I recently started a project to put together a book on writing based on many of the blog posts I’ve written here. Reading through the old posts felt a lot like looking at pictures of myself as a teenager: heinously awkward, insecure, and hiding under baggy clothes.
Writing this blog has been hell, and I love it.
Writing this blog is one of the best decisions I’ve made as a writer and forced me to grow in ways I never expected.
For the first two months I struggled to write anything, because I was plagued by thoughts of how my ideas “weren’t good enough” and how they always fell short of that perfect image inside my head. Judgment crippled me, and I filtered my ideas before they’d been given life.
For the first two years I struggled to write with any regularity. I published a few good posts followed by nothing at all for a couple months. I was very consistent about being inconsistent.
There were also times when I asked myself whether I wanted to quit, whether this was worth my time, or whether I got anything from it.
The answer was always yes, yes, and yes.
If you’re wondering what a blog could possibly do for you, or you’re about ready to go George Henderson on a blog you already have, here’s something to think about.
Blogging makes you a better writer.
1.) Practice. Blogging makes you to write. Most of your writing is like a house plant. If you don’t water it, then it withers and dies, and nobody cares. Your blog is like a cat. If you don’t feed her, then she cries and cries until you think, If I wait one minute more SHE WILL EAT ME. Just as soon as I post one of these things, I think, Holy Crap, I have to write ANOTHER ONE.
A blog is a beast that constantly needs to be fed. If you want to write prolifically and put out thousands and thousands of words, a blog is a great way to do that. Working under pressure of a deadline gives you motivation to just fucking write. Anything, which is better that nothing.
2.) Imperfection. This blog has taught me to deal with my hang ups of imperfection. When you write something like a book or even a short story, you spend a lot of time revising and re-writing. You work at making it perfect (or close to it), get feedback, and find an editor. But when you blog, you’re sticking to a posting schedule and may not always be able to show it to someone.
There will be times when you have to think, Good enough, and post the damn thing. There will be times when you press “Publish” and you’re not entirely satisfied with it. So why write when it’s imperfect? Because you’re making something. Making something for it’s own sake is a glorious undertaking.
3.) Find your voice. Reading my old posts reads a little like somebody lecturing on the history of wood. Some of those posts are pretty boring and not nearly as compelling as I thought when I wrote them. I learned that I have to work a little at my voice. That means opening up, being myself. That means being pretty awkward but also really, really sarcastic.
Having a voice means writing in a way that feels natural but it’s also writing that people identify as yours. It’s also not something that comes easily. It takes, and I’m not kidding you, years of jaw grinding practice. Before I wrote this blog, I scribbled in notebooks. I had a lot of practice before I started doing this, and I’m still crafting my voice. Blogging will make you craft your voice on a weekly basis.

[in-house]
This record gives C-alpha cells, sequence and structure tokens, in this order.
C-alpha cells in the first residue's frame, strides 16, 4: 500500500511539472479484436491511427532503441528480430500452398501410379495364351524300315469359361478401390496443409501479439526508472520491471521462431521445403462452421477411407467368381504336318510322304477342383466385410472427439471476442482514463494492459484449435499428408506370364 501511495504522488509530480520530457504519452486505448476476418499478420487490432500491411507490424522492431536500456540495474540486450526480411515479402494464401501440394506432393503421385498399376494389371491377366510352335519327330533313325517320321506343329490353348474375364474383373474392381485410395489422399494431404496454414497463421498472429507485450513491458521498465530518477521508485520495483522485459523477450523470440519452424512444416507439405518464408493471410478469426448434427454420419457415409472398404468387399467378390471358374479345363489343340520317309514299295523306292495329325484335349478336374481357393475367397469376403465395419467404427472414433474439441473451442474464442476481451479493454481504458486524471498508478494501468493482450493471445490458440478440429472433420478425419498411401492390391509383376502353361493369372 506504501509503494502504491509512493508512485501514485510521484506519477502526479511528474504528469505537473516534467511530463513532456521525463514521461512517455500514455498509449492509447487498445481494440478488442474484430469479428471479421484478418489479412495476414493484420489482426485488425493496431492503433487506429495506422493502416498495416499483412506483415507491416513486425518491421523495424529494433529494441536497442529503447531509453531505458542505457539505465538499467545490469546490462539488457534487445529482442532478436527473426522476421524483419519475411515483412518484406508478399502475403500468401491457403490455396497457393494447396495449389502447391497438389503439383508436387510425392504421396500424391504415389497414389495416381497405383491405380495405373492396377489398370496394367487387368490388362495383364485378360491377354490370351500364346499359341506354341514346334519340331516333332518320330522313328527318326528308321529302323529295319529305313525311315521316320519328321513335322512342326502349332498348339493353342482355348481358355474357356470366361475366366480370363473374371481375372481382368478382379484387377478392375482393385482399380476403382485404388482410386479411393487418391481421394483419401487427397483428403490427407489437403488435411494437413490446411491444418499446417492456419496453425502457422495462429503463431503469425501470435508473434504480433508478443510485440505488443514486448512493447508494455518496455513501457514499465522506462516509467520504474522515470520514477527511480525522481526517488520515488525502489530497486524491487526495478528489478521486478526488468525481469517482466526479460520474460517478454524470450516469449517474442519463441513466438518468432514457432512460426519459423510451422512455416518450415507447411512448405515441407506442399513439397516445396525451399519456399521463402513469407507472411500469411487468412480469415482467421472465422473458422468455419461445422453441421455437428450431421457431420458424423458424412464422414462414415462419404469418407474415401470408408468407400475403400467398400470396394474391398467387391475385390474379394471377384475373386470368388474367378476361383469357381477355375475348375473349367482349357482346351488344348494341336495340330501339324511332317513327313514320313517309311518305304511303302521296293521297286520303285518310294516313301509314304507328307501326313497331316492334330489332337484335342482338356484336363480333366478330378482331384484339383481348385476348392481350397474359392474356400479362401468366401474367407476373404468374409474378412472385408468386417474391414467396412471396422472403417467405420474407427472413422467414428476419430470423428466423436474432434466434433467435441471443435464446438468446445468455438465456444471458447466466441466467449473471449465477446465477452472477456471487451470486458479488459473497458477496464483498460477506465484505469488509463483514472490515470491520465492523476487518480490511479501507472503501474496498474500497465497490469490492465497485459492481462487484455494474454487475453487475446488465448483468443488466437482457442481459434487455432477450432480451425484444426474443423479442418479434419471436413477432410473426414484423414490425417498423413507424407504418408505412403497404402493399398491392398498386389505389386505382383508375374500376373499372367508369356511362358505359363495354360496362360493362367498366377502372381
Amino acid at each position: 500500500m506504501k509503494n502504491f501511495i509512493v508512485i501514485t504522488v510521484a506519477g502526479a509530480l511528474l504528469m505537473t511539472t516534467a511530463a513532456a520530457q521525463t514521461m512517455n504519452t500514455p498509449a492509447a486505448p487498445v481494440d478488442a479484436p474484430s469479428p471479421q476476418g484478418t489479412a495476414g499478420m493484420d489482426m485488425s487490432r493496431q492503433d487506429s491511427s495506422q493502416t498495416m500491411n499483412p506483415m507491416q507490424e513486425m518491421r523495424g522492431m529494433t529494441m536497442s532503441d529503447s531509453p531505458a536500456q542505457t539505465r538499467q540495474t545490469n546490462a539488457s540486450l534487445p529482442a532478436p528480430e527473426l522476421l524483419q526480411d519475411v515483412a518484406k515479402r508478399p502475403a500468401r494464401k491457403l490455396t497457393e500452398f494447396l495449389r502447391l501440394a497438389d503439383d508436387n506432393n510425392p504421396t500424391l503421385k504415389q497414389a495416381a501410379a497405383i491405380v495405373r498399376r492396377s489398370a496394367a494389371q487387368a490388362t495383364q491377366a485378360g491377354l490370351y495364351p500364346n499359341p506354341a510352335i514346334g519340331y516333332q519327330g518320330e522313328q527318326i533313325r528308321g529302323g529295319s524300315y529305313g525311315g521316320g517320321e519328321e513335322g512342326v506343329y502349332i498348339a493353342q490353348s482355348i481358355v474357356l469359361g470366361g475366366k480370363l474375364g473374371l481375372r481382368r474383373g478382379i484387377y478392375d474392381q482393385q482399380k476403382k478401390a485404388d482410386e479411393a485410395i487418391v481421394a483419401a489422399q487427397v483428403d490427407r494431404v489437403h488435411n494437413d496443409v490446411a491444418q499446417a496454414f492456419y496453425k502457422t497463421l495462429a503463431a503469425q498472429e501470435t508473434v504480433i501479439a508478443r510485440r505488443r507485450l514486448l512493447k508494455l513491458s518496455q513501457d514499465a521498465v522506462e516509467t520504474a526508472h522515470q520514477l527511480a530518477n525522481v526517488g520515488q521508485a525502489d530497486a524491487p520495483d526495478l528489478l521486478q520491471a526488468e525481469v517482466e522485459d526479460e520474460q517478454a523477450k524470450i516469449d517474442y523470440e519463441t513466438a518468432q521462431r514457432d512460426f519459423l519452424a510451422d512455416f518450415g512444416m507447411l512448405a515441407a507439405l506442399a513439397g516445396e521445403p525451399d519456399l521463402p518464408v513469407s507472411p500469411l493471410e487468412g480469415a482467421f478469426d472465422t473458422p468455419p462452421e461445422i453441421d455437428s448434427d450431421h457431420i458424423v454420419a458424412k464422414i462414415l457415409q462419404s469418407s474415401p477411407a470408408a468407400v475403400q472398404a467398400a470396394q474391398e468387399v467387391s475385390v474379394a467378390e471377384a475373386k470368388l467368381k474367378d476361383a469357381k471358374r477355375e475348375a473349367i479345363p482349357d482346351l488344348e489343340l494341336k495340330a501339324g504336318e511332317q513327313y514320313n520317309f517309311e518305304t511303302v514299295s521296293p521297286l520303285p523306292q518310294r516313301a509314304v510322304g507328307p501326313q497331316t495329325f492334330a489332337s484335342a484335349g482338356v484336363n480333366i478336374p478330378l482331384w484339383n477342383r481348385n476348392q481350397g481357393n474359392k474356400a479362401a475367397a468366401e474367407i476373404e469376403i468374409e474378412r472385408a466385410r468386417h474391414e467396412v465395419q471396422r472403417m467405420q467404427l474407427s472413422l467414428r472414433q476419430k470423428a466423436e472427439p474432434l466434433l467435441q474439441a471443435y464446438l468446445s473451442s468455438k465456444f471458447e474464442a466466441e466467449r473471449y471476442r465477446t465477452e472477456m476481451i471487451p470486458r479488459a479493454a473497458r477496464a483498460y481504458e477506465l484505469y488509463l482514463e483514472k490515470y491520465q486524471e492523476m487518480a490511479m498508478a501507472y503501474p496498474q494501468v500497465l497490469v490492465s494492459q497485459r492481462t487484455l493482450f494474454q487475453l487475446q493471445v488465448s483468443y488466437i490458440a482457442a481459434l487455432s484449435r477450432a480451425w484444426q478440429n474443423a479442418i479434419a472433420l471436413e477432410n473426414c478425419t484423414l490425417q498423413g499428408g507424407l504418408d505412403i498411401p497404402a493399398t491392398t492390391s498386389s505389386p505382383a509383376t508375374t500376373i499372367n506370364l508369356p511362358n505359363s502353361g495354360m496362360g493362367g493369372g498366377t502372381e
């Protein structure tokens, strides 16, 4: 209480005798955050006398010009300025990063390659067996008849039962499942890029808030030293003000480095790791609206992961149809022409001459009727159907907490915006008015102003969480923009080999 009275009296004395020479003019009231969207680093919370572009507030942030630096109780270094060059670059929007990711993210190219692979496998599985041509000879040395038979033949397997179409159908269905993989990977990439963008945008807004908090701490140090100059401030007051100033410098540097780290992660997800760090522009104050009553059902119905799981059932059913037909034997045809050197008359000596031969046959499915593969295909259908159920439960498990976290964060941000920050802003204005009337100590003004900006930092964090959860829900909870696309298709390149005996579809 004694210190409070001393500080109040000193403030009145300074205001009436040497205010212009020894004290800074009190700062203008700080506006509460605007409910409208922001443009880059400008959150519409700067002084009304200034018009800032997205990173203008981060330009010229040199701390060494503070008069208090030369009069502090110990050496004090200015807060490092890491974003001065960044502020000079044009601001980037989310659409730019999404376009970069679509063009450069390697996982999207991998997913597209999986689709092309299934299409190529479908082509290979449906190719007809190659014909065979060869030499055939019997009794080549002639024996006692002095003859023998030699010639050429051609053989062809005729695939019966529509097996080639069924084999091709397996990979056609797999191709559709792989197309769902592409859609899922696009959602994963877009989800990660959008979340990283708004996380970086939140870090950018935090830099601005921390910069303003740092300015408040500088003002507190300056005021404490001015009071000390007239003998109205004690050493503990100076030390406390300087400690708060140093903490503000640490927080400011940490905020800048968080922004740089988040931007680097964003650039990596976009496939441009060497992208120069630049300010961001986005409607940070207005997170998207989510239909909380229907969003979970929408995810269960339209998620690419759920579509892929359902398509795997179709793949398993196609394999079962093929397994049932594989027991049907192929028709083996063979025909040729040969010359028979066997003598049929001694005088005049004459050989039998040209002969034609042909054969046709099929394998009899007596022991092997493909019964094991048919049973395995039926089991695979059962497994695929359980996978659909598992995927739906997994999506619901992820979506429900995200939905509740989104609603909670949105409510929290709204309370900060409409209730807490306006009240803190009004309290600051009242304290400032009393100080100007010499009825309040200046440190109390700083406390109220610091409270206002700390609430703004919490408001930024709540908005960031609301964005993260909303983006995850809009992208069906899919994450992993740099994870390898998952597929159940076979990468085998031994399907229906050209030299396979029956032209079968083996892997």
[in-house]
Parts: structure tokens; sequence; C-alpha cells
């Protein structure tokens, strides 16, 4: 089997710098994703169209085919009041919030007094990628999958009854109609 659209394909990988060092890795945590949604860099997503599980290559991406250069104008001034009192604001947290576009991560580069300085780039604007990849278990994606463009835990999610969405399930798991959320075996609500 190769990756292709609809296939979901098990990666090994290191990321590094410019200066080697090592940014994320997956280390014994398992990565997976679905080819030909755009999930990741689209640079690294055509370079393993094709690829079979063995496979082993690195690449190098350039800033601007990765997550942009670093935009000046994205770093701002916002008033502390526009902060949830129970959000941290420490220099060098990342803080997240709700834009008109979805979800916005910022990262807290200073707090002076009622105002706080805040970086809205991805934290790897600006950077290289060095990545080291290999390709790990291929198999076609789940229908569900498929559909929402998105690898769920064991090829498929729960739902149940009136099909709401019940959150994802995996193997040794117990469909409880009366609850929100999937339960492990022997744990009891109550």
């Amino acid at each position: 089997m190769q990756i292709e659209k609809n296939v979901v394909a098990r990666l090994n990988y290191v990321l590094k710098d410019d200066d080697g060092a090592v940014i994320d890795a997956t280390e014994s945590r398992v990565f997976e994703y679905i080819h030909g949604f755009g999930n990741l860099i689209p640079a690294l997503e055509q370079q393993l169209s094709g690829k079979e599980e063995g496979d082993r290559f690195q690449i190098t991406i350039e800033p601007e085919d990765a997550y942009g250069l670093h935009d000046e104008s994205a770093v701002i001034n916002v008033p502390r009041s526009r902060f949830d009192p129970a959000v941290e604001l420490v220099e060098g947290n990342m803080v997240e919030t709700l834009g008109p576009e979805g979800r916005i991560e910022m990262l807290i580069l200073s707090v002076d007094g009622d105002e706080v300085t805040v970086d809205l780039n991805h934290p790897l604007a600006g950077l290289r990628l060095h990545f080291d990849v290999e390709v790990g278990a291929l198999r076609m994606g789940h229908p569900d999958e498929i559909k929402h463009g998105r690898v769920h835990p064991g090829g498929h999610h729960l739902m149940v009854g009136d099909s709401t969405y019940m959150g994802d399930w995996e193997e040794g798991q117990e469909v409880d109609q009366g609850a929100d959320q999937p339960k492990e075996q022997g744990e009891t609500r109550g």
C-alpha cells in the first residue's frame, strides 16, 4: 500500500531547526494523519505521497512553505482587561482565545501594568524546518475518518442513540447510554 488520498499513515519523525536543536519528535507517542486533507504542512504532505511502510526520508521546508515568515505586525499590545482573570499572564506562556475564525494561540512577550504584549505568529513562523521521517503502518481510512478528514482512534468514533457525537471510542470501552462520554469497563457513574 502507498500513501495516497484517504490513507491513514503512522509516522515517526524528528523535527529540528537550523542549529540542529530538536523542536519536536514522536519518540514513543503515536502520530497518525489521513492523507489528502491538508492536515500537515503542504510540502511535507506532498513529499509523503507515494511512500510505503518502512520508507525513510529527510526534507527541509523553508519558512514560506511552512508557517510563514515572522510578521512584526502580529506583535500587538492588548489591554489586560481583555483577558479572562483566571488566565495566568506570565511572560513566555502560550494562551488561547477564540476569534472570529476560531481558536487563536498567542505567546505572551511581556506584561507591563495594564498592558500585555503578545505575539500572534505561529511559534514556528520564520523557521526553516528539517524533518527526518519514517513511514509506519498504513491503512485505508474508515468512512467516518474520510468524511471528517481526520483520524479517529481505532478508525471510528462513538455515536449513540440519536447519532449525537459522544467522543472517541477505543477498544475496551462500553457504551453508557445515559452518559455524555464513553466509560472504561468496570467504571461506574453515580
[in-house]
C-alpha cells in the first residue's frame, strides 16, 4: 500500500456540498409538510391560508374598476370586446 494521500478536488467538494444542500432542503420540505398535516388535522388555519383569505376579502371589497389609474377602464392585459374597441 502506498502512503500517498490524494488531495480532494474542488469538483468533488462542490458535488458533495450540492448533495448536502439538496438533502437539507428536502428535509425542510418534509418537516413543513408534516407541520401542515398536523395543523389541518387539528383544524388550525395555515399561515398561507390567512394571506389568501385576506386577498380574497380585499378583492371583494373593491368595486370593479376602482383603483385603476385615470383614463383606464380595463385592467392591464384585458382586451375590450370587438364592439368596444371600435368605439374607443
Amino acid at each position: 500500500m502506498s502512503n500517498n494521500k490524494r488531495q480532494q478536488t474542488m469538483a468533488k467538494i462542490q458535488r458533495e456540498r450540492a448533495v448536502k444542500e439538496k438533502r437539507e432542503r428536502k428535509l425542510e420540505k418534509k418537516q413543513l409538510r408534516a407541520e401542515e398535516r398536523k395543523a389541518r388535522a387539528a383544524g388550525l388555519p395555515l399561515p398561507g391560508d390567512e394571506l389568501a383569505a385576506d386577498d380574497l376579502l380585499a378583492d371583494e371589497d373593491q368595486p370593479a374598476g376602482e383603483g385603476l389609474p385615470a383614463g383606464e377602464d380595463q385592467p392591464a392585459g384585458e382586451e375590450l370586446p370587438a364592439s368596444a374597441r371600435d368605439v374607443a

4.) Share what you created. You can get away with having an unread blog. As long as you don’t share it with anyone, use tags, share on social media, or tell people about it, then even your mom won’t read it. But a time will come when you share it.
My partner reads my blog, and he tipped me off to my wooden voice. I needed to hear that feedback, so I could work at my voice. Having other people read your work will give you perspective. Having a place to share your work pulls you out of your tiny, suffocating world.
(Note: If someone you know makes a blunt, critical comment that is unhelpful and leaves you feeling like shit, you may have a toxic person in your life. People like that are unhappy, and don’t like other people to be happy. Feel free to disregard them.)
5.) It is challenging. Even bloggers who love what they do will admit it’s no cakewalk. Take it as a good thing. If you weren’t challenged, how would you get better? If you’re serious about writing, then you should constantly pushing your limits. If you’re not already doing that, then maybe a blog can help you.
The practice alone gives you a mental endurance and discipline like no other, exactly what you need to write something such as a book.
It’s also not for everybody.
It’s a lot of fucking work. Like I said, it’s no cakewalk.
In the next post, I’ll talk about the kind of guts it takes to not get smothered by your blog.
P.S. I’m attending World Dommination Summit in Portland, Oregon this weekend. If you’re also attending and would like to meet, hit me up at @wordsavant, or attend my meetup at Voodoo Donuts (SW 2nd Ave) on Monday, July 13th at 8:30 a.m.